Above all, Waugh was a prose stylist for whom a boring sentence was the most mortal of sins. His "Excursion in Reality" finds a well-reviewed but broke young novelist (whose morning mail includes several overdue bills and "six pages of closely reasoned abuse from a lunatic asylum in the North of England") hired to do a screenplay that will make a good yarn out of "Hamlet."
Several story conferences later it has become "The White Lady of Dunsinane," to get some kilts into the action. No difficulty discerning here the eye and the intelligence that would later compose "The Loved One."
Charles Champlin, "A Novel Narrator Years Before 'Brideshead'," in Los Angeles Times Book Review (copyright, 1982, Los Angeles Times; reprinted by permission), October 3, 1982, p. 3.
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Nobody would argue that vintage Waugh lurks in any of his short stories or that we meet there anything like the magisterial wit of A Handful of Dust, Ninety-Two Days, or The Ordeal of Gilbert Pinfold. Short forms tempt Waugh toward his melodramatic, schoolboy-rag side—he needs more room to develop nuance and the appearance of sympathy with his characters. Still, [Charles Ryder's Schooldays and Other Stories] is a worthwhile collection of short pieces if not a startling one, eleven of the twelve stories having first appeared in book form as far back as 1936….
Twelve stories for $12.95, plus tax. It works out to about $1.13 per story, certainly moderate as reading matter goes today…. But even Waugh's most frantic admirers would have to admit that some of these stories are worth less than $1.13. "Cruise" ("Letters from a Young Lady of Leisure"), with its repeated tag-line "Goodness how sad," I'd rate at about 35 cents. On the other hand, some of these stories are worth more than $1.13. "Mr. Loveday's Little Outing, despite the crudity of the irony, is a valuable ($2.75?) enactment of the theme that the violent and irrational are often housed quite comfortably within the benign and the reasonable. "Excursion in Reality," a satire on the philistine stupidities of filmmaking, probably seemed funnier in 1932 than now, but it's still worth about $2.00. "Bella Fleace Gave a Party" is right up there too, almost unbearably wrenching with its intermingling of wit and pathos. "Winner Takes All," about a meddling mother's arranging things so that her elder son triumphs in all ways over her younger, thus paying homage to the sacred tradition of British primogeniture snobbery, is another valuable bit of irony….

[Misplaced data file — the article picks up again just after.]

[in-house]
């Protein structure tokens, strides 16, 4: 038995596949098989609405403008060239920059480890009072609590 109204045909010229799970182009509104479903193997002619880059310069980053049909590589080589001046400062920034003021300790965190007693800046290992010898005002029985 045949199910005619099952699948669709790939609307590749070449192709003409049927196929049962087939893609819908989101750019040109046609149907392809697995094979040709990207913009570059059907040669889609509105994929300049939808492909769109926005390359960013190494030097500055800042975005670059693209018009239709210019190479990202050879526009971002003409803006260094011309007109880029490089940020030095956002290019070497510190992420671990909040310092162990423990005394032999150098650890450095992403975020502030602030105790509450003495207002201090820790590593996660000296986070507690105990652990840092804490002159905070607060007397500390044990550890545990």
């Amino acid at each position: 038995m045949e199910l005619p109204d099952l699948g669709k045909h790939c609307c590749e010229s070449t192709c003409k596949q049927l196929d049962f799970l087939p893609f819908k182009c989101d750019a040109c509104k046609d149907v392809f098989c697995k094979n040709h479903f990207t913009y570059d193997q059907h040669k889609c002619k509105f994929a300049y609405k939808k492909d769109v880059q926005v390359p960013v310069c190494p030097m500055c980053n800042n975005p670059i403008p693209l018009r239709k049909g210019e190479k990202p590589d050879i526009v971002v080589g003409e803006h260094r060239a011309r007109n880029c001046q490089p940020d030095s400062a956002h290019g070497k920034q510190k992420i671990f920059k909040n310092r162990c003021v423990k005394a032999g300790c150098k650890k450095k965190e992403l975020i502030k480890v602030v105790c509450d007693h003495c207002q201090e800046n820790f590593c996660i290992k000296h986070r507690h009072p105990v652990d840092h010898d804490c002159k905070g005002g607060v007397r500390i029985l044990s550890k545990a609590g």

Another valuable piece of goods is the Saki-like "On Guard," largely about Millicent Blade's boyish nose, the feature all suitors fall for, but less because it's hers and cute than because it's like the noses of the younger boys they used to love at school…. This story is a brilliant and thoroughly honest depiction of an important truth—that when a public-school Englishman loves and marries a woman, he's likely to do so because she reminds him of some kid he used to love at school. It's like Charles Ryder's "thing" about Sebastian Flyte. No wonder so much elegiac nostalgia attaches to the British understanding of "schooldays."
And what about the title story?… As comparison with Waugh's autobiography A Little Learning suggests, the fiction here is too close to an autobiographical transcript of actuality; it's full of attractive texture but weak in action, plot, and significance. But although not worth $1.13, it has some interest because it's another one of Waugh's stabs at his lifelong theme, in which the worthy junior (younger brother, or junior officer) is shafted by the convention that elders or seniors, no matter how undeserving, get the goodies. (p. 38)